In this day and age, imagining a day without the notifications from your messaging apps might seem quite odd. And it is a known fact that already a lot of fuss is made over the security and privacy of these apps. Well, if you need help with it, ask Zuckerberg and he will tell you how hard it can get. Although most of the messaging apps try to ensure the user with their security and privacy policies, there are still loopholes through which information can be legally transferred, as ironic as that sounds. In fact, a newly leaked document throws light on the amount of data that can be attained by the FBI legally through these messaging apps.
Is It Time To Switch Apps?
The leaked document was obtained by Rolling Stone and Property of the People. Apparently, by means of a warrant or subpoena, the FBI can gain access to data and information from the messaging apps. And guess what, the two apps that top the list are WhatsApp and iMessage. In the wake of a legal request from FBI, WhatsApp, iMessage and Line provide “limited” message content. It is the definition of “limited” that is relative and problematic to an extent. On the other hand, no message content is disclosed by apps like Telegram, Signal, Threema, Viber, WeChat and Wickr. As mentioned earlier “limited” might just be a band-aid to hide what is actually inside.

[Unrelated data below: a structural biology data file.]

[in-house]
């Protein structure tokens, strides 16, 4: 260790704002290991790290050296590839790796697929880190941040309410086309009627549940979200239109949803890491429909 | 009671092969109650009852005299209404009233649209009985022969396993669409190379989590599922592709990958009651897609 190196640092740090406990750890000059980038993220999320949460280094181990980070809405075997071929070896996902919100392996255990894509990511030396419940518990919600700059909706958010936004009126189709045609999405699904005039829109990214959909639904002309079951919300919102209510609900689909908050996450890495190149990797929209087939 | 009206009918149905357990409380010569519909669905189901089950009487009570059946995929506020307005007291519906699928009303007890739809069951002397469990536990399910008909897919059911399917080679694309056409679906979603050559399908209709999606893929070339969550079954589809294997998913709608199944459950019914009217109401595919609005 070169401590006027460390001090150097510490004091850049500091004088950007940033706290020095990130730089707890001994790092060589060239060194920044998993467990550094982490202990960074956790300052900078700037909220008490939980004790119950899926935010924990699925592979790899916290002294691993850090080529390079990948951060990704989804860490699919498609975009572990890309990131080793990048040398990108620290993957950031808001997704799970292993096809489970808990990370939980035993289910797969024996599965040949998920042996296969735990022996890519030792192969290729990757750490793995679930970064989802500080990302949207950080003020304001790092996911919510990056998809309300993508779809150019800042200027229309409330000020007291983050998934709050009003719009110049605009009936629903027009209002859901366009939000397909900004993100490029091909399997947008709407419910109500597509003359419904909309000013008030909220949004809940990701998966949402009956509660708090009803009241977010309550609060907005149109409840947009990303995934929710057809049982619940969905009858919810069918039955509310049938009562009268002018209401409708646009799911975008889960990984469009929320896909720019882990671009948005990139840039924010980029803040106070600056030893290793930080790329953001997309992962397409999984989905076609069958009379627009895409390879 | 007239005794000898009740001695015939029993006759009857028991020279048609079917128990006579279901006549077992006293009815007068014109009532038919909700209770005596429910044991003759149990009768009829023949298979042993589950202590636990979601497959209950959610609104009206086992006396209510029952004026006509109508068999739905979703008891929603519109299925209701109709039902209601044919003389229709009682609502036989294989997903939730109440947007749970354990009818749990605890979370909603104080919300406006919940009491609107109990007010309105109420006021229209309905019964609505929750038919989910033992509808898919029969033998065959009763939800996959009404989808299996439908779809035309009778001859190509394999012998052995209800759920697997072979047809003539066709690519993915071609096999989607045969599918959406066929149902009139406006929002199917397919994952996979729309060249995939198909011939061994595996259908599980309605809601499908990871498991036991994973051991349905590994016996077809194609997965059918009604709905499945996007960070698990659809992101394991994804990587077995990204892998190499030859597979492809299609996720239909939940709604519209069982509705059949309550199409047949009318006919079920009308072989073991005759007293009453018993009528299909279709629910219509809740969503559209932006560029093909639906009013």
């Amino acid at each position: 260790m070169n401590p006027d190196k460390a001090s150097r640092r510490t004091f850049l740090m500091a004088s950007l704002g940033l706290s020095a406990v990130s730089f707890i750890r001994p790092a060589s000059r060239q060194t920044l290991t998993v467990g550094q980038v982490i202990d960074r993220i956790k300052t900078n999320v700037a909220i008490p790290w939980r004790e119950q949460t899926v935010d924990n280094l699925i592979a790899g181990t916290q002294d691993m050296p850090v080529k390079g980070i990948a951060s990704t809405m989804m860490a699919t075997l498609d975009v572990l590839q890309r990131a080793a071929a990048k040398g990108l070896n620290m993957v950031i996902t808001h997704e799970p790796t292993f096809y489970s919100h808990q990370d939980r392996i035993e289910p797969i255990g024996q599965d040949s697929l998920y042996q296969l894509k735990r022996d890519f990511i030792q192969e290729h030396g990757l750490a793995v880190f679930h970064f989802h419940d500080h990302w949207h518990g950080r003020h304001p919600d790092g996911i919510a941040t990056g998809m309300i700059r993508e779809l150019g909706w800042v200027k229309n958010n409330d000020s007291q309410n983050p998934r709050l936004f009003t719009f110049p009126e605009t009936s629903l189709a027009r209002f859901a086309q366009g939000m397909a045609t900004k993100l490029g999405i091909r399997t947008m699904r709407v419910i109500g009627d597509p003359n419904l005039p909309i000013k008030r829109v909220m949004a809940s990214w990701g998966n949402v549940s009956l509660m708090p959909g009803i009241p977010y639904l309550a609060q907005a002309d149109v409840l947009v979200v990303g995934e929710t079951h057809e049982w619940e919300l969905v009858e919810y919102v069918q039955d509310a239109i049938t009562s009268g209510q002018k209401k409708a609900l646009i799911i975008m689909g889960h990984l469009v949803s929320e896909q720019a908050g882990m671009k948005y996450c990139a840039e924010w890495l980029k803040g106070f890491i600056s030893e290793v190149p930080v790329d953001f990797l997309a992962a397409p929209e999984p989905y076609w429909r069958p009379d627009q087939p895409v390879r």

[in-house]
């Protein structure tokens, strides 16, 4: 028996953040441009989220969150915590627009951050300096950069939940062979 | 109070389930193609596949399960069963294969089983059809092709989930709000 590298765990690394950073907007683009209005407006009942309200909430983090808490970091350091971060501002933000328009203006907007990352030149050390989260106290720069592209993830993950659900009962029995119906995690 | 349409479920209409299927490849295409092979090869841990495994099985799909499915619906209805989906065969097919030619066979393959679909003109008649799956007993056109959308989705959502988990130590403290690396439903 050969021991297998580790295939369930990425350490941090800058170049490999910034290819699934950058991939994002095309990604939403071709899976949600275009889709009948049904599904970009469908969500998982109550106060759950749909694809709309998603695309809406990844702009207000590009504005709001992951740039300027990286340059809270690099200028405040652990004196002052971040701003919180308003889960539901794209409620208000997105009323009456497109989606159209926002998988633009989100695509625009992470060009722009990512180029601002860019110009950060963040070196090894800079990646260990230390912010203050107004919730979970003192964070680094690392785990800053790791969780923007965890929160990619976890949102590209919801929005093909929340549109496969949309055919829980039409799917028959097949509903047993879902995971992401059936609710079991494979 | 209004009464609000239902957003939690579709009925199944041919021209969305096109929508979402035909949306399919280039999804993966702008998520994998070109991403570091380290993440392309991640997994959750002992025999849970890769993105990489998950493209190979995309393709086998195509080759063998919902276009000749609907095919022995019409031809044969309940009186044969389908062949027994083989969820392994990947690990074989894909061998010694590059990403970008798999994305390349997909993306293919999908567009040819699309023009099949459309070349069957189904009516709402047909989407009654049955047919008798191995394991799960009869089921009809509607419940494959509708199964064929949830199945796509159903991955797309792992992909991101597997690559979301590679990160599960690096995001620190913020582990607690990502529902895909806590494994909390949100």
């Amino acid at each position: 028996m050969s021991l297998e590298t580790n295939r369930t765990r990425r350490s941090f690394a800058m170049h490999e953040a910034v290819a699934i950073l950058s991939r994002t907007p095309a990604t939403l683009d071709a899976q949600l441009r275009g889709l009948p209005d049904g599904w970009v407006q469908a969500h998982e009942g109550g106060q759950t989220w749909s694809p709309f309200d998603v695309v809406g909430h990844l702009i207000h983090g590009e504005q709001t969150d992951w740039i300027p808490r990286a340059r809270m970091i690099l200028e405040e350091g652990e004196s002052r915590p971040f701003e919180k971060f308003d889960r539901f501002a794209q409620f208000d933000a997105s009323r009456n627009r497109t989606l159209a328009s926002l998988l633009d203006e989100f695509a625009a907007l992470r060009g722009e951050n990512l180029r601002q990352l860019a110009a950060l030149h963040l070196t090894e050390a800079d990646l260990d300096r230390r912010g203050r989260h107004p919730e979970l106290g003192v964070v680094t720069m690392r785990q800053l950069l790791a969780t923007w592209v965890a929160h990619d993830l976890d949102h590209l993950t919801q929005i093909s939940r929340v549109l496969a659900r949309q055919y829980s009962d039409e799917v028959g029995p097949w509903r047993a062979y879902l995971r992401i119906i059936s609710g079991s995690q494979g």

How Much Is Disclosed?
With a subpoena, the FBI can only gain access to “basic subscriber records” from WhatsApp. However, the case changes with a warrant. With a search warrant, the FBI will have easy access to address book contacts. WhatsApp will also send the message source and destination, if there is a surveillance request. These details will be sent every fifteen minutes although it doesn’t comprise any message content. But don’t worry. FBI can gain access to actaul message content too in case you have backed up your WhatsApp messages to iCloud on your iPhone. This is because Apple is under the obligation to hand over the iCloud encryption key if a search warrant is produced.
And now coming the iMessage, with a subpoena, the app will give access to “basic subscriber information” but with a court order, it will provide 25 days worth of iMessage search queries. Authorities also have the legal provision of making backups of a target’s device if they have a search warrant. On the bright side, Apple in contrast to WhatsApp does not offer surveillance capability. Telegram and Signal can be counted as the two apps with the most viable limitations. Telegram provides neither message content nor contact information. However, as per the leaked document, Telegra, might provide IP addresses and phone numbers particularly for terrorist investigations.
The information above is not really a surprise since we are all aware at some level about this transfer of information. However, it cannot be denied that it gives a clearer picture and a detailed comparison between the different apps. Now you won’t be caught up in serious dilemma in case you are thinking of switching apps.